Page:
Maryland Senators Take Their Stance On Debt Deal
WASHINGTON (WJZ)—An economic disaster averted. The debt deal is done after weeks of tense negotiations.
Adam May talked with Maryland senators about their vote.
Between federal funding and federal jobs, Maryland had a lot at stake in these budget negotiations. In round one, Maryland nearly dodged a bullet. The fight for round two is getting underway, and that fight could be just as nasty.
It will pay the bills and slash trillions in spending under a new debt reduction deal.
“It was wrenching analysis, but it was necessary,” said Senator Barbara Mikulski.
“It was the responsible thing to do,” said Senator Ben Cardin.
Maryland senators Mikulski and Cardin both voted in favor of the highly-debated deal.
“It was a true compromise,” Cardin said. “It contains some things I think are important. The debt ceiling is now increased to 2012, giving certainty to the financial markets.”
The bill requires a special team of lawmakers to come up with a long-term reduction plan. Maryland’s congressional district is split over what they want.
“I’d like to see this joint committee act responsibly to try to manage our deficit with a comprehensive plan. To me, that must include enhanced revenue,” Cardin said.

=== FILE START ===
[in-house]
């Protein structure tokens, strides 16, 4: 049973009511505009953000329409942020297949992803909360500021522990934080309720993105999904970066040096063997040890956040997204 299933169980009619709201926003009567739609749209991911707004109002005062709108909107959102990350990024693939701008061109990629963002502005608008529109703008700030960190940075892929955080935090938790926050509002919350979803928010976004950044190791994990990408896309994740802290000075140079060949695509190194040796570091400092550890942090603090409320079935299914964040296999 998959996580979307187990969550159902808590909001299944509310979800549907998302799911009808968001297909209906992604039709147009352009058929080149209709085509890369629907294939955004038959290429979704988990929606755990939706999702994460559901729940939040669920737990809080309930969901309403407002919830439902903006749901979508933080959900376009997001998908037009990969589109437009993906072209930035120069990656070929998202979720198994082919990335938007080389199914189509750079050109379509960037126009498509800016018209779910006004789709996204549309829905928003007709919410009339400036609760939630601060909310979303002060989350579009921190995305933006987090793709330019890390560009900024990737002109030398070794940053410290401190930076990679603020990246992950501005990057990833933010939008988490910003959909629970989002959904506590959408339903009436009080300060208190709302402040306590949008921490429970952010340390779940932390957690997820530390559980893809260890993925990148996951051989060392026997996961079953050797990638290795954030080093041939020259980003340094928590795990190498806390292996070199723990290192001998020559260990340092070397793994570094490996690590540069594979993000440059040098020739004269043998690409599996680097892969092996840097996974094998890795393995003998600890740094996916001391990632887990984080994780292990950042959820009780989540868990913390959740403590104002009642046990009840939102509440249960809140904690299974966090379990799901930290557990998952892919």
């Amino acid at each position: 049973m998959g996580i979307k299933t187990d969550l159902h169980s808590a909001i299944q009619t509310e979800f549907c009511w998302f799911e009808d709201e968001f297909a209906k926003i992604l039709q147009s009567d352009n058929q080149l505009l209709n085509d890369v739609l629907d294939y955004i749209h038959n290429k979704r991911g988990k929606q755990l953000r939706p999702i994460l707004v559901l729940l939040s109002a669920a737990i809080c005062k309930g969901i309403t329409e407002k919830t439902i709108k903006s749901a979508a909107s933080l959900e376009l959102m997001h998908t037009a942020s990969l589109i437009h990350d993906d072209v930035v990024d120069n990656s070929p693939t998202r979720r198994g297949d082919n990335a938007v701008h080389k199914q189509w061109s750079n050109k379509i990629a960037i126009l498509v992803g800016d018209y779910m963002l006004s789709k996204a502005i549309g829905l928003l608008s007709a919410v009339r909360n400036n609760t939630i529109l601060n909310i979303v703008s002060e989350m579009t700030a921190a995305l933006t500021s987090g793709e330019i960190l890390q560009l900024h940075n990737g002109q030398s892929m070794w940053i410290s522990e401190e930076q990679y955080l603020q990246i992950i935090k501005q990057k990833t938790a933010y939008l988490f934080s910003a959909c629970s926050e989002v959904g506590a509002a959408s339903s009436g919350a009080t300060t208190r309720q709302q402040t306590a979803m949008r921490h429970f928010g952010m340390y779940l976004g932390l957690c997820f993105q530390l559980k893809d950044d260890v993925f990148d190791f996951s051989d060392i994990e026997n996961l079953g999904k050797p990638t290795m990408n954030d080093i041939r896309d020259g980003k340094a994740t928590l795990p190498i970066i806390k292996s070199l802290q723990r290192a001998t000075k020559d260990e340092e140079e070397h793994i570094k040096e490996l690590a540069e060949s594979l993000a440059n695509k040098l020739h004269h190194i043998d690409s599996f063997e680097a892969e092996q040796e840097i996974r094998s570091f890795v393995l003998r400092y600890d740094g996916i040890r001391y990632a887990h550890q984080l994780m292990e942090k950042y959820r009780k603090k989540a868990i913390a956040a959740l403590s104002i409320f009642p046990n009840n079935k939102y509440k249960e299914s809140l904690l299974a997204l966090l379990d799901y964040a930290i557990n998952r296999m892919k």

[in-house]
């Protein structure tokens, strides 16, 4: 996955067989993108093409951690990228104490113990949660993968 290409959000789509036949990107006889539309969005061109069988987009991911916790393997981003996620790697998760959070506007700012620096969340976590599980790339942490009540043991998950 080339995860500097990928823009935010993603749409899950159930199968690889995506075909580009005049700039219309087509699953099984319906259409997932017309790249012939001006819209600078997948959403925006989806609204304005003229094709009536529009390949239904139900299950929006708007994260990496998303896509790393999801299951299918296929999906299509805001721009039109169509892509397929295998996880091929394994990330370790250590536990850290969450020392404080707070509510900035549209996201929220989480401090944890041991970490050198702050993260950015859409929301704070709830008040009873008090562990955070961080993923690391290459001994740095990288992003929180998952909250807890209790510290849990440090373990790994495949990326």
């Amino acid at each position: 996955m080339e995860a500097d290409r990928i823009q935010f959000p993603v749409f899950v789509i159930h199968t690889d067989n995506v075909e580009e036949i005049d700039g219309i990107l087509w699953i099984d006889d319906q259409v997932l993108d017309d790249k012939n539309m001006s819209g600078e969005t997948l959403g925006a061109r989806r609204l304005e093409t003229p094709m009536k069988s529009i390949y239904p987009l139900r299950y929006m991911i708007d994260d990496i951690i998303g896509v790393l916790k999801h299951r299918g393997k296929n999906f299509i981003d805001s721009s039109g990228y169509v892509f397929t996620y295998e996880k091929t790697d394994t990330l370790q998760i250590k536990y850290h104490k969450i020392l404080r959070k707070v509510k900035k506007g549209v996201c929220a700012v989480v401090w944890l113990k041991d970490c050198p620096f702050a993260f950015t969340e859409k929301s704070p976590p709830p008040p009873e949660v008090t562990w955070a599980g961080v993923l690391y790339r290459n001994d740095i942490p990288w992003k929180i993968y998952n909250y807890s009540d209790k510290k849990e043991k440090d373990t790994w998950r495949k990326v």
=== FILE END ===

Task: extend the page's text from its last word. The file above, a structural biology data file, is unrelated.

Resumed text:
“I’m absolutely looking forward to getting rid of corporate welfare,” said Mikulski.
But Tea Party Republican Andy Harris—who voted against the deal— only wants more budget cuts.
“At this time, the worst thing we can do in the middle of what looks like it may be a double dipper recession is increase taxes,” Harris said.
Mikulski said that is not what the people want.
“This is a different crowd. They have rigidity and they’re uncompromising. And quite frankly, they don’t get that you really need a government that does things, that helps create jobs and opportunity,” she said.
Later on this year, if Congress does not approve that plan by the special committee, there is a default plan that would kick in, with trillions of additional dollars in cuts to both defense and entitlement programs. That is one thing that Maryland lawmakers on both sides agree on–that default plan would cost Maryland a lot of jobs.
Wall Street tumbled again despite the debt deal in Washington. The dow dipped below 12,000 as investors reacted to more signs of weakness in the economy.